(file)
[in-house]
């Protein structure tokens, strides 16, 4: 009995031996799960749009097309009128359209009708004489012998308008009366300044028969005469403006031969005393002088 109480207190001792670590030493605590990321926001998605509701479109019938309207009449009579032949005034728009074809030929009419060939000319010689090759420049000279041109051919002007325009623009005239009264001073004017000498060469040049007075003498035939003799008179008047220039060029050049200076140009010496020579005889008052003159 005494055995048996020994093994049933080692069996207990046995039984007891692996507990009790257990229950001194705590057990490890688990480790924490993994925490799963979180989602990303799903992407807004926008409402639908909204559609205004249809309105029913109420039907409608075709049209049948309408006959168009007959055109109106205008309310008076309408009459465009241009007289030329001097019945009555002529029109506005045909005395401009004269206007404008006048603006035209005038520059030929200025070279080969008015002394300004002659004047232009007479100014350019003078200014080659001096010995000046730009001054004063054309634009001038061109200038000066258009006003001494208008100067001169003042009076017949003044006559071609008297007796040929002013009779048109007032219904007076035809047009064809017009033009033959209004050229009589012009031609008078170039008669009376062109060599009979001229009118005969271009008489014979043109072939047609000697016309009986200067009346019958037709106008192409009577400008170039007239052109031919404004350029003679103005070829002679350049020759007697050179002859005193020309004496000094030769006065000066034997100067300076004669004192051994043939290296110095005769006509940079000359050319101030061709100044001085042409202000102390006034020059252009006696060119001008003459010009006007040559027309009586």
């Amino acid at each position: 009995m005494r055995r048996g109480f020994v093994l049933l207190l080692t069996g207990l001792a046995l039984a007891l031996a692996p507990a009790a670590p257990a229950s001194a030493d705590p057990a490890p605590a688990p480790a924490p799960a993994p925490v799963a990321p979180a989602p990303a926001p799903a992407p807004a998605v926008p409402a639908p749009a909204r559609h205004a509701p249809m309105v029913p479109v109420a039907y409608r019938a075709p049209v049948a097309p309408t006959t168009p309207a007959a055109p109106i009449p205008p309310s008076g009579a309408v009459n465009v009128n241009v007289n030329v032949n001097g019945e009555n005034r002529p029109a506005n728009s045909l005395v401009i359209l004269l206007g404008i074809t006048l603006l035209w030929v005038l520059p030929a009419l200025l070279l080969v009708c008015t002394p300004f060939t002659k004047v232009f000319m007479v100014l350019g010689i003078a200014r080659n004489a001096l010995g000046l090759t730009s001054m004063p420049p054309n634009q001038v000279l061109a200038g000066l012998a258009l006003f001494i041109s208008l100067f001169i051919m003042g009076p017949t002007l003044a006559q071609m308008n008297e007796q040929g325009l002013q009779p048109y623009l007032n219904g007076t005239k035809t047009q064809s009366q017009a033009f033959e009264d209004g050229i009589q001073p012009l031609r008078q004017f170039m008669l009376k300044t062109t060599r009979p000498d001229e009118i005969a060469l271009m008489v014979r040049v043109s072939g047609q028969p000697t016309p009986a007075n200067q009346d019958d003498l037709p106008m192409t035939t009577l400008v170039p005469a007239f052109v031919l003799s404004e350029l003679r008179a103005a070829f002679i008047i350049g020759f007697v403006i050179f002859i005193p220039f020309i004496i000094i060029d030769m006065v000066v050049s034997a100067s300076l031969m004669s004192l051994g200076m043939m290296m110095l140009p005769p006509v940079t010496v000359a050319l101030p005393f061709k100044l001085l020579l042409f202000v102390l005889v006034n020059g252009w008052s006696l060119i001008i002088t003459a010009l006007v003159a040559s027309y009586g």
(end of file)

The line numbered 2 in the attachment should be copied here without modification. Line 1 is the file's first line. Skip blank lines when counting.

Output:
């Protein structure tokens, strides 16, 4: 009995031996799960749009097309009128359209009708004489012998308008009366300044028969005469403006031969005393002088 109480207190001792670590030493605590990321926001998605509701479109019938309207009449009579032949005034728009074809030929009419060939000319010689090759420049000279041109051919002007325009623009005239009264001073004017000498060469040049007075003498035939003799008179008047220039060029050049200076140009010496020579005889008052003159 005494055995048996020994093994049933080692069996207990046995039984007891692996507990009790257990229950001194705590057990490890688990480790924490993994925490799963979180989602990303799903992407807004926008409402639908909204559609205004249809309105029913109420039907409608075709049209049948309408006959168009007959055109109106205008309310008076309408009459465009241009007289030329001097019945009555002529029109506005045909005395401009004269206007404008006048603006035209005038520059030929200025070279080969008015002394300004002659004047232009007479100014350019003078200014080659001096010995000046730009001054004063054309634009001038061109200038000066258009006003001494208008100067001169003042009076017949003044006559071609008297007796040929002013009779048109007032219904007076035809047009064809017009033009033959209004050229009589012009031609008078170039008669009376062109060599009979001229009118005969271009008489014979043109072939047609000697016309009986200067009346019958037709106008192409009577400008170039007239052109031919404004350029003679103005070829002679350049020759007697050179002859005193020309004496000094030769006065000066034997100067300076004669004192051994043939290296110095005769006509940079000359050319101030061709100044001085042409202000102390006034020059252009006696060119001008003459010009006007040559027309009586």